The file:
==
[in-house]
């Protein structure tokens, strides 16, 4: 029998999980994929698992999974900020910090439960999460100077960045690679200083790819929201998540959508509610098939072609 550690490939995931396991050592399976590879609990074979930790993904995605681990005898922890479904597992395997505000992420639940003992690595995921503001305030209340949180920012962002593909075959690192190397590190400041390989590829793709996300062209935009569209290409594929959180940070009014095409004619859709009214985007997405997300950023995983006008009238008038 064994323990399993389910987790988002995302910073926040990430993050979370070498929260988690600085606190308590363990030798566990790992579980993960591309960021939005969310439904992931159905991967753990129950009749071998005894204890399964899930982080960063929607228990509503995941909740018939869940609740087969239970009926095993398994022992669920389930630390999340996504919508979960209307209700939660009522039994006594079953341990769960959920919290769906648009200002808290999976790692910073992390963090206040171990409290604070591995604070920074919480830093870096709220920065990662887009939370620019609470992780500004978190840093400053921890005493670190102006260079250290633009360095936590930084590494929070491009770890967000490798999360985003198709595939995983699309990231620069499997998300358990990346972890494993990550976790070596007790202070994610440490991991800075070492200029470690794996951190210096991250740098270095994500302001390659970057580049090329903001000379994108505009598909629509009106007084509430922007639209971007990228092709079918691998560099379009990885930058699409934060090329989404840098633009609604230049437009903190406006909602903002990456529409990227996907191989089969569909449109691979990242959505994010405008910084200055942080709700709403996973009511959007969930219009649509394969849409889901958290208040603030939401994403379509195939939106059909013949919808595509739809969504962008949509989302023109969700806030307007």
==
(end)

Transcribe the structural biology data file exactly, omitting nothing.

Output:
[in-house]
């Protein structure tokens, strides 16, 4: 029998999980994929698992999974900020910090439960999460100077960045690679200083790819929201998540959508509610098939072609 550690490939995931396991050592399976590879609990074979930790993904995605681990005898922890479904597992395997505000992420639940003992690595995921503001305030209340949180920012962002593909075959690192190397590190400041390989590829793709996300062209935009569209290409594929959180940070009014095409004619859709009214985007997405997300950023995983006008009238008038 064994323990399993389910987790988002995302910073926040990430993050979370070498929260988690600085606190308590363990030798566990790992579980993960591309960021939005969310439904992931159905991967753990129950009749071998005894204890399964899930982080960063929607228990509503995941909740018939869940609740087969239970009926095993398994022992669920389930630390999340996504919508979960209307209700939660009522039994006594079953341990769960959920919290769906648009200002808290999976790692910073992390963090206040171990409290604070591995604070920074919480830093870096709220920065990662887009939370620019609470992780500004978190840093400053921890005493670190102006260079250290633009360095936590930084590494929070491009770890967000490798999360985003198709595939995983699309990231620069499997998300358990990346972890494993990550976790070596007790202070994610440490991991800075070492200029470690794996951190210096991250740098270095994500302001390659970057580049090329903001000379994108505009598909629509009106007084509430922007639209971007990228092709079918691998560099379009990885930058699409934060090329989404840098633009609604230049437009903190406006909602903002990456529409990227996907191989089969569909449109691979990242959505994010405008910084200055942080709700709403996973009511959007969930219009649509394969849409889901958290208040603030939401994403379509195939939106059909013949919808595509739809969504962008949509989302023109969700806030307007």